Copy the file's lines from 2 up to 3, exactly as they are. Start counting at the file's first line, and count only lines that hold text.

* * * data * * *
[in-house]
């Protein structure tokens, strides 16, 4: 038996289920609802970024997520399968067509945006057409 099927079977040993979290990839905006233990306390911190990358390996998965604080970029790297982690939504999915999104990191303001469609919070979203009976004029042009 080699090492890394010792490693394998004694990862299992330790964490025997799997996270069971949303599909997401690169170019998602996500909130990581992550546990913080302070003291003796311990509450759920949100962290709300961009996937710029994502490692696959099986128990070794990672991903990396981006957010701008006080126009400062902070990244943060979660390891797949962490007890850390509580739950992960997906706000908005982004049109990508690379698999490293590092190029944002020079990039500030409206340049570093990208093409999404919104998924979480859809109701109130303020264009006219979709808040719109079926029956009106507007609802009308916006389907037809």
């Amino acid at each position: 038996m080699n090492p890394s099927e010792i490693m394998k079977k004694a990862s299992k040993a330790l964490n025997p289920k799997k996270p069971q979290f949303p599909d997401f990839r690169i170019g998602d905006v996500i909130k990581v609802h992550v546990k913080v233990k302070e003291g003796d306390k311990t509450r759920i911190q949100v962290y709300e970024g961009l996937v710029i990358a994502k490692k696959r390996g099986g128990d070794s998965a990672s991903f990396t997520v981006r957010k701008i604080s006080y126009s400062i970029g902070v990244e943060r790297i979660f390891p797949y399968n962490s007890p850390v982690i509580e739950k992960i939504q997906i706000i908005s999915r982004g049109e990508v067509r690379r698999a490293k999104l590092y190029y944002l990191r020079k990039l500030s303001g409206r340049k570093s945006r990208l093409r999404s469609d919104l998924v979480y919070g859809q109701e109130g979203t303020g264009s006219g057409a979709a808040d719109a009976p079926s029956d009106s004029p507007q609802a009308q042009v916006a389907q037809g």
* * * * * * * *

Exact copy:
């Protein structure tokens, strides 16, 4: 038996289920609802970024997520399968067509945006057409 099927079977040993979290990839905006233990306390911190990358390996998965604080970029790297982690939504999915999104990191303001469609919070979203009976004029042009 080699090492890394010792490693394998004694990862299992330790964490025997799997996270069971949303599909997401690169170019998602996500909130990581992550546990913080302070003291003796311990509450759920949100962290709300961009996937710029994502490692696959099986128990070794990672991903990396981006957010701008006080126009400062902070990244943060979660390891797949962490007890850390509580739950992960997906706000908005982004049109990508690379698999490293590092190029944002020079990039500030409206340049570093990208093409999404919104998924979480859809109701109130303020264009006219979709808040719109079926029956009106507007609802009308916006389907037809």
């Amino acid at each position: 038996m080699n090492p890394s099927e010792i490693m394998k079977k004694a990862s299992k040993a330790l964490n025997p289920k799997k996270p069971q979290f949303p599909d997401f990839r690169i170019g998602d905006v996500i909130k990581v609802h992550v546990k913080v233990k302070e003291g003796d306390k311990t509450r759920i911190q949100v962290y709300e970024g961009l996937v710029i990358a994502k490692k696959r390996g099986g128990d070794s998965a990672s991903f990396t997520v981006r957010k701008i604080s006080y126009s400062i970029g902070v990244e943060r790297i979660f390891p797949y399968n962490s007890p850390v982690i509580e739950k992960i939504q997906i706000i908005s999915r982004g049109e990508v067509r690379r698999a490293k999104l590092y190029y944002l990191r020079k990039l500030s303001g409206r340049k570093s945006r990208l093409r999404s469609d919104l998924v979480y919070g859809q109701e109130g979203t303020g264009s006219g057409a979709a808040d719109a009976p079926s029956d009106s004029p507007q609802a009308q042009v916006a389907q037809g």